John Hodgman and Neil Gaiman discuss audiobooks

I used to never read my work aloud. It wasn't an intentional decision, just not something that seemed like a part of the writing process. Written things were always meant to be devoured quietly, secretly, by a single hissing light bulb, but never aloud! Oh no! Fuck no! Never read something written aloud! Only non-written things can be read aloud ...

Reading my words aloud gave me a lot of insight into how fucking stupid they can sound sometimes. Like that last sentence. I could choose to read it aloud to myself right now, but I already know it's not my best work, so I'll just hover in an ignorant bliss until this is posted and I've begun drinking again. You'd think I'd just go back and rewrite it, but, hey, if I'm going to be lazy once, why not twice?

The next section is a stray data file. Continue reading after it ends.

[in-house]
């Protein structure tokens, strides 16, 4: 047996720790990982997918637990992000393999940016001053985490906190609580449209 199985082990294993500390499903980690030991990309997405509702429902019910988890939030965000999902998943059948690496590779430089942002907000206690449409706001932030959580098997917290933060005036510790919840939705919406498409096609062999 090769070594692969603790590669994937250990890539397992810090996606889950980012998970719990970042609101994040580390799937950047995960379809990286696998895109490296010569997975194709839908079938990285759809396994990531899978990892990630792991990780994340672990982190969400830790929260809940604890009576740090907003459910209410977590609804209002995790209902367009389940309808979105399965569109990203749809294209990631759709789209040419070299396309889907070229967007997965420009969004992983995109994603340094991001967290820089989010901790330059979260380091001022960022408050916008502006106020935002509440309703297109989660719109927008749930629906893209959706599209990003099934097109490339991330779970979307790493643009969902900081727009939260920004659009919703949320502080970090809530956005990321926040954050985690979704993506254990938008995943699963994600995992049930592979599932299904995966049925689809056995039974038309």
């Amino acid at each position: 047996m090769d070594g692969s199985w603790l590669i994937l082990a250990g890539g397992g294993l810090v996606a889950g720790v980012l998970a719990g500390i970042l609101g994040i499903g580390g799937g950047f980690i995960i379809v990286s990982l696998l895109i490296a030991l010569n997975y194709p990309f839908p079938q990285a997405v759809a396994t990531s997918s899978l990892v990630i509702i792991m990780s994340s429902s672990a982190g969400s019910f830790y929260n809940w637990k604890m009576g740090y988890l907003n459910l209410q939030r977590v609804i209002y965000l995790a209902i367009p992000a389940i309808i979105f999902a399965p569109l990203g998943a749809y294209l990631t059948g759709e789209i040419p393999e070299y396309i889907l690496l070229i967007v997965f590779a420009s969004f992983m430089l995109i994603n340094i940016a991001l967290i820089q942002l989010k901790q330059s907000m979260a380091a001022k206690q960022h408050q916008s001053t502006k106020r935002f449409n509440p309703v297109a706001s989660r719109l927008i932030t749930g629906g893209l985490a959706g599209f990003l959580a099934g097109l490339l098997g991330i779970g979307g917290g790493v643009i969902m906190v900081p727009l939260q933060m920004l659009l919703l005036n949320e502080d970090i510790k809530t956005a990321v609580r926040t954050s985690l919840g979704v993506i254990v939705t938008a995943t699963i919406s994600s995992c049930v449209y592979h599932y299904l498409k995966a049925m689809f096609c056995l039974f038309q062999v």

What really changed my mind was an accidental purchase of the original BBC recordings of "The Lord of the Rings." I found the boxed set (on cassette tape, naturally) at Goodwill for 99 cents, never expecting to actually listen to the enclosed tapes. I really just wanted the wooden box top to hang as decoration, but seeing as my used vehicle had a working cassette player, I figured what the hell and slid the first off-white tape into the dash. The familiar click-whizz of the tape player snatching another victim opened a portal to an audioverse of awful impressions and faux-British accents, grandly spewing the timeless words of JRR Tolkien. The story took on another life, and while I didn't particularly enjoy that life, it made me wonder what my own prose would sound like read aloud (while doing a faux-British accent).

Anyway, give a quick listen to this funny, interesting discussion between two funny, interesting people, talking about the power of reading aloud.

Lots to consume here for writers as well about the way your story can change (for better or worse) when transposed into a different medium.